Just a reminder: Postings will be sparse during my current two week vacation.
In Part I of this post, I explained the background of the fact that at the outbreak of World War I, the Ottomans still retained a small garrison at Doha, Qatar, and at the neighboring al-Bida‘ Fort. Part II described the dramatis personae on the British and Qatari sides, and the orders given to the key players, Major T.H. Keyes, British Political Agent in Bahrain, and Commander Viscount Kelburn of the HMS Pyramus. For the actual events at Doha, the best approach seems to be to quote extensively from Major Keyes' account of the affair sent to Percy Cox:
From Major T.H. Keyes, I.A. [Indian Army], Political Agent, BAHRAIN To the Hon'ble Lieut-Colonel Sir Percy Cox, K.C.I.E., C.S.I., Political Resident in the Persian Gulf, BASRAH
Bushire 23rd August 1915
I have the honour to report that H.M.'s Ships "Pyramus: and "Dalhousie" arrived at Bahrain on the 18th instant, when your 1633-B of the 16th instant was delivered to me by the Commander of the "Pyramus" [Commander the Viscount Kelburn].
2. As there were no Tangsiri [= Tangistani] boats in Bahrain, I left the same afternoon in "Pyramus", arriving off Doha early on the 19th. Large numbers of boats were leaving Doha that morning, as the second fishing was just commencing. While "Pyramus" was negotiating the difficult entrance to Doha bay, I went away in an armed cutter and examined all boats that were under sail, but found no Tangsiri boats among them.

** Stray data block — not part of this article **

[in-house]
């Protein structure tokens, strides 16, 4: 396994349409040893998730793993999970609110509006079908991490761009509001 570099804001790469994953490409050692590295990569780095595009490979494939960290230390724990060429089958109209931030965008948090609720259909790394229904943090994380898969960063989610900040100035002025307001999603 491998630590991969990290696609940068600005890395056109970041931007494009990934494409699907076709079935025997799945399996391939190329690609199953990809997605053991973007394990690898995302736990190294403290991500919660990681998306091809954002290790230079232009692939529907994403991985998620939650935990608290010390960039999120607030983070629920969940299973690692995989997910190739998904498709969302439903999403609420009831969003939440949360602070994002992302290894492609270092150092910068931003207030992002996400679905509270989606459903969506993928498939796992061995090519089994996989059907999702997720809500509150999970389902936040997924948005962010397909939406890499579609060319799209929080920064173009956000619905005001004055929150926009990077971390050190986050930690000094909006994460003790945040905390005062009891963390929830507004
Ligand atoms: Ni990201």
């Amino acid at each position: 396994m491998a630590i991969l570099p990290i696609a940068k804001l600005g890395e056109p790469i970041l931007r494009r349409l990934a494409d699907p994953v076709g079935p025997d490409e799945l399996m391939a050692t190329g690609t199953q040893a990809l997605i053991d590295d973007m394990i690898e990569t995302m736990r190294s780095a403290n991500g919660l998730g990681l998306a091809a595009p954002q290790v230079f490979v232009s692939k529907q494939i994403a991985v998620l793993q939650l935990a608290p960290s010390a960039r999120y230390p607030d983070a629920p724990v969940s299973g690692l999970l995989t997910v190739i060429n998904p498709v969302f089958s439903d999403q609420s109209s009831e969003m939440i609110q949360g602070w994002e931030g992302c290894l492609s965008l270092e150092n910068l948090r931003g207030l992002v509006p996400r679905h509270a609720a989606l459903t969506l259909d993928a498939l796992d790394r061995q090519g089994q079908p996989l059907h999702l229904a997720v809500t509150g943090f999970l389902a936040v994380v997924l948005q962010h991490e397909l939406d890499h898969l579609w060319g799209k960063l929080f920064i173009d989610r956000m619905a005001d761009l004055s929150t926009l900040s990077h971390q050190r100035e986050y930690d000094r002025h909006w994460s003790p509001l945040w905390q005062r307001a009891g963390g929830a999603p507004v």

3. "Pyramus" having anchored within 2,000 yards of Doha Fort while "Dalhousie anchored out of range of the Turkish guns, I sent my interpreter ashore to fetch Shaikh Abdullah [‘Abdullah bin Jasim Al Thani, Ruler of Qatar].The terminology of British Imperial officers at the height of the Empire is telling. Qatar still had an Ottoman garrison and would not be a British protectorate until 1916, yet Keyes sent to "fetch" the ruler. I am reasonably sure that when a foreign warship pus into Doha today, no once sends to "fetch" Sheikh ‘Abdullah's great-great-grandson, Sheikh Tamim. Keyes continues:
The shaikh arrived on board in the early afternoon, and assured us there were no Tangsiri boats in his port, and that none had been there for some time, but said that he believed that some Turkish deserters had joined the Tangsiris with several rifles and large quantities of ammunition. He vehemently denies having sent Rais Ali any ammunition [See Part Two] and said that he only sent him 8 cloaks in exchange for the ten hawks Rais Ali had sent him. From independent enquiries which I instituted in Doha and Al Bida I am inclined to believe his version of the affair.
|Doha about 1904 (Lorimer's Gazeteer)|
|Doha Fort Today|
Keyes' report continues:
4. We then proceeded to discuss the question of the Turkish fort. Shaikh Abdulla [sic, Abdullah elsewhere in the report] informed me that there were two officers and forty men with two guns and one mountain gun at the Fort. Entrenchments could be sen around the Fort, the emplacement of the mountain gun could be easily distinguished, and also two objects which we took to be the emplacements for the field guns. All of these in the entrenched line.